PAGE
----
The rebirth that happened in the Renaissance affected all aspects of life from politics to art to education and everything in between. Nothing escaped the change including the styles of clothing worn by the people of the time. Like current day couture fashions, people wore their wealth on their sleeves…and belts…and shirts. You get the idea.
Because of the amount of trade that the Italian’s engaged in in their central location in the Mediterranean, their styles were influenced by a number of other countries, particularly Spain. It also allowed them to purchase and trade in exotic fabrics and trims that became the symbols for the wealthy. Traditionally, colors were dark to set off the jewels and expensive threads sewn in to the cloth. The upper class set the trends, much like today, for changes in styles and shapes that made up the clothing of this time.
The fabrics, most of which were imported like cotton from India, were costly and out of the reach of most of the common class. Although silk was produced locally in city states like Lucca and Florence, it like so many of the more expensive imports, was heavily taxed.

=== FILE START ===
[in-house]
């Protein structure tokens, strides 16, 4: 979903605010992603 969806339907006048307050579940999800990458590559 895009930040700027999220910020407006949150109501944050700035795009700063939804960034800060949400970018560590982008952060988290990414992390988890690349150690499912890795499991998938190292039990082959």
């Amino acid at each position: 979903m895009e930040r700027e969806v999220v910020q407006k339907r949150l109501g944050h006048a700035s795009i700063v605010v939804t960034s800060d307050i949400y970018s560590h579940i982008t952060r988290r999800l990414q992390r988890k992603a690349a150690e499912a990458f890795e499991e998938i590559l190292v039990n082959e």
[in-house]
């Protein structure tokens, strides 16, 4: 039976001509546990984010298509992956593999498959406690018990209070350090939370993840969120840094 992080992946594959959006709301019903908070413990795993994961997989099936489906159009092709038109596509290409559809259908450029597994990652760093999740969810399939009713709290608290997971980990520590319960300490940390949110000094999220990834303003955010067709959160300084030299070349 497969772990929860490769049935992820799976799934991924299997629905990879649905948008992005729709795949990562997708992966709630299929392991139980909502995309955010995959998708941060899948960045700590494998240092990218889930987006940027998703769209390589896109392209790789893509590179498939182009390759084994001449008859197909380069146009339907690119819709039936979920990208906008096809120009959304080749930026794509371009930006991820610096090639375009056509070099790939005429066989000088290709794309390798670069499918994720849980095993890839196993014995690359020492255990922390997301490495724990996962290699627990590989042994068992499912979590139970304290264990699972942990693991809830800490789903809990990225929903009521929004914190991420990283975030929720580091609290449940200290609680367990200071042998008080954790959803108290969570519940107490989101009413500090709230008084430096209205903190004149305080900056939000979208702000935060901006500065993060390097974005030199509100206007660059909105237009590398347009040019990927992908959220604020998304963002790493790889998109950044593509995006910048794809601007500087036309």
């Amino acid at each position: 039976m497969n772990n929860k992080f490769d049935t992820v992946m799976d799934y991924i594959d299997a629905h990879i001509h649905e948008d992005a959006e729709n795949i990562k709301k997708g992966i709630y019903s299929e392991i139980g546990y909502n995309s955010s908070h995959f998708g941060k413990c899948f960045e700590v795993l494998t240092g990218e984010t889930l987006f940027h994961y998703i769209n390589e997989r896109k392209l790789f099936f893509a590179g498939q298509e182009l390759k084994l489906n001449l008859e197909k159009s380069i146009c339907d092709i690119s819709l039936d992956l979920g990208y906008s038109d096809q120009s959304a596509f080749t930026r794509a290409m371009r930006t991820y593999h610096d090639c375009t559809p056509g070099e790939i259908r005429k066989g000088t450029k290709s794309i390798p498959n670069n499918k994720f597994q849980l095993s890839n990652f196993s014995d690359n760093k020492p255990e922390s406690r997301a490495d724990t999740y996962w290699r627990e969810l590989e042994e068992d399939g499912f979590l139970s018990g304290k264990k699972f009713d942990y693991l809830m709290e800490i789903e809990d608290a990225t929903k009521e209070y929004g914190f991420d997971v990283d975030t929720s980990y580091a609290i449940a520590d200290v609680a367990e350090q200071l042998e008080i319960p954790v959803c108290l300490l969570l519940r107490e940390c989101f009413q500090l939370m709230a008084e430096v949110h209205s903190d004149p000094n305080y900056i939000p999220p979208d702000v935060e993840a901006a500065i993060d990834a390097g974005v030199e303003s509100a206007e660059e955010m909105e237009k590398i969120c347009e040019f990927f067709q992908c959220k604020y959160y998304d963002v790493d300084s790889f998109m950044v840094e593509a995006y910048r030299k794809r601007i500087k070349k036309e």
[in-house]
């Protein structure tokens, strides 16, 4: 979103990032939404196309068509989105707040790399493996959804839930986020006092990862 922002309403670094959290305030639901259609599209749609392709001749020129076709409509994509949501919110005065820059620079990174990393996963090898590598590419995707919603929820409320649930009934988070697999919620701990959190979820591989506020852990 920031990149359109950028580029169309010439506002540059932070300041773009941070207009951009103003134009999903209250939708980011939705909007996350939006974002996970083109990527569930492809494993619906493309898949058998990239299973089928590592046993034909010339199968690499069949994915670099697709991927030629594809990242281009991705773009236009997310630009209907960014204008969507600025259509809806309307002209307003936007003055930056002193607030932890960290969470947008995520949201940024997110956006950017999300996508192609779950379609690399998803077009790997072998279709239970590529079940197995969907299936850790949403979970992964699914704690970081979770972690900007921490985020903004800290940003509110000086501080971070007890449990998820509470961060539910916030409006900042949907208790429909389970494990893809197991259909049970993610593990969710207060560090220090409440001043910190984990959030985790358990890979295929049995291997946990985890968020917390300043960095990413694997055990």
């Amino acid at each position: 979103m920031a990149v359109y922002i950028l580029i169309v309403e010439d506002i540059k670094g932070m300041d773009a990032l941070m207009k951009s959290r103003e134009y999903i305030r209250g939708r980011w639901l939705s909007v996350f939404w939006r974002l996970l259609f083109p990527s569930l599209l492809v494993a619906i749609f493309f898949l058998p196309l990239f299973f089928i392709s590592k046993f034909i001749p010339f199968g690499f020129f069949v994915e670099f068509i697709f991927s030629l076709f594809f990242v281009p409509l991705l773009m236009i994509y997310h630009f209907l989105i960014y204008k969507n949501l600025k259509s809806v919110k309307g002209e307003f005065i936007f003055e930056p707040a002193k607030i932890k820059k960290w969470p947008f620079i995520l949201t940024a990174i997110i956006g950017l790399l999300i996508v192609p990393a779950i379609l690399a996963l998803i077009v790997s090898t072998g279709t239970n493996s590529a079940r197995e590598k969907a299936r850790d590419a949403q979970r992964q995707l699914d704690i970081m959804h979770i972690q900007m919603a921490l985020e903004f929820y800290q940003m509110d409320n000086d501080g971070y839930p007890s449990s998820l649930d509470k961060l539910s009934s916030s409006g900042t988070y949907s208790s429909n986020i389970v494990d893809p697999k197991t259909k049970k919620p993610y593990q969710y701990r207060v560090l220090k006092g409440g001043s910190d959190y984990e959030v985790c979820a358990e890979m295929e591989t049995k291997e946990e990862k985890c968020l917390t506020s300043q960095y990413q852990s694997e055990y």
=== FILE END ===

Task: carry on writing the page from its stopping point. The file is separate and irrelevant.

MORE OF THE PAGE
Clothing was made with voluminous amounts of fabric of different brocades, velvets, cottons, and linens. Women wore hoopskirts that became a fashion staple for centuries. The infamous codpiece, the precursor to the “fly” in men’s pants today, was invented during this time period.
In addition to setting the trends in fashion, laws were made by the upper class as to what the lower classes could wear too. This was how the slashing of clothing to show the fabric layers underneath started. In protest of the laws in place that restricted the lower classes from wearing more than one color at a time, they began to slash their clothing to show the colors that they were underneath. It is this technique that most people think of when they envision Renaissance clothing.
Even the clergy were not immune to the changing costuming and hierarchy outlined by the clothing that they wore. One could tell the different levels of the clergy by the colors, fabrics, and types of clothing that were worn by the different members. Even today, the clothing worn by the Catholic priests, bishops, cardinals, and the Pope vary from each other. This made it very easy to differentiate between the different levels within the church – one that endures even today.
Although the fashions have changed considerably in the last five hundred years, Italy still maintains its reputation as one of the high fashion centers of the world. The industry’s love for fine fabrics, exclusive design, and being one of the forerunners of the next fashion trend has endured through the ages.